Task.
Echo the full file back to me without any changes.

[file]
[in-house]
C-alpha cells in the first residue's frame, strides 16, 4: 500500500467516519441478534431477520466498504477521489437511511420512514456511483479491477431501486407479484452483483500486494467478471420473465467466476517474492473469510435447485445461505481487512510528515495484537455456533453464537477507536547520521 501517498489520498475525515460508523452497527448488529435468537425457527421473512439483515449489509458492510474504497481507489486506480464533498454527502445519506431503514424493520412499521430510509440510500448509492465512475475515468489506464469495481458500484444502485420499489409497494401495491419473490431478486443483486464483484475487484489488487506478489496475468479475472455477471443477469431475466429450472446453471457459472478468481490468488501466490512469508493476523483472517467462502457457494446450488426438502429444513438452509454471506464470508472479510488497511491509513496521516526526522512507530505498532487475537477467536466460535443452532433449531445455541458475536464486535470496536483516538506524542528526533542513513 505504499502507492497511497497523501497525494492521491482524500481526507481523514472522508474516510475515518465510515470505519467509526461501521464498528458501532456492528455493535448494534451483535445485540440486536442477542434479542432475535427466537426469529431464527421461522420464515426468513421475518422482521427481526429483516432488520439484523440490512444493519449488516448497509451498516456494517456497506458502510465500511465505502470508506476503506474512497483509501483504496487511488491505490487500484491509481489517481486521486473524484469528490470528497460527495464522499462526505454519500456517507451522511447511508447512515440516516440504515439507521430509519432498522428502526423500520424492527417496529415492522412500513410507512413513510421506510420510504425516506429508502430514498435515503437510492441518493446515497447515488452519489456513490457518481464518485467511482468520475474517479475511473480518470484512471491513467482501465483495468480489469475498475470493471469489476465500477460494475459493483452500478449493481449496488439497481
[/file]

[in-house]
C-alpha cells in the first residue's frame, strides 16, 4: 500500500467516519441478534431477520466498504477521489437511511420512514456511483479491477431501486407479484452483483500486494467478471420473465467466476517474492473469510435447485445461505481487512510528515495484537455456533453464537477507536547520521 501517498489520498475525515460508523452497527448488529435468537425457527421473512439483515449489509458492510474504497481507489486506480464533498454527502445519506431503514424493520412499521430510509440510500448509492465512475475515468489506464469495481458500484444502485420499489409497494401495491419473490431478486443483486464483484475487484489488487506478489496475468479475472455477471443477469431475466429450472446453471457459472478468481490468488501466490512469508493476523483472517467462502457457494446450488426438502429444513438452509454471506464470508472479510488497511491509513496521516526526522512507530505498532487475537477467536466460535443452532433449531445455541458475536464486535470496536483516538506524542528526533542513513 505504499502507492497511497497523501497525494492521491482524500481526507481523514472522508474516510475515518465510515470505519467509526461501521464498528458501532456492528455493535448494534451483535445485540440486536442477542434479542432475535427466537426469529431464527421461522420464515426468513421475518422482521427481526429483516432488520439484523440490512444493519449488516448497509451498516456494517456497506458502510465500511465505502470508506476503506474512497483509501483504496487511488491505490487500484491509481489517481486521486473524484469528490470528497460527495464522499462526505454519500456517507451522511447511508447512515440516516440504515439507521430509519432498522428502526423500520424492527417496529415492522412500513410507512413513510421506510420510504425516506429508502430514498435515503437510492441518493446515497447515488452519489456513490457518481464518485467511482468520475474517479475511473480518470484512471491513467482501465483495468480489469475498475470493471469489476465500477460494475459493483452500478449493481449496488439497481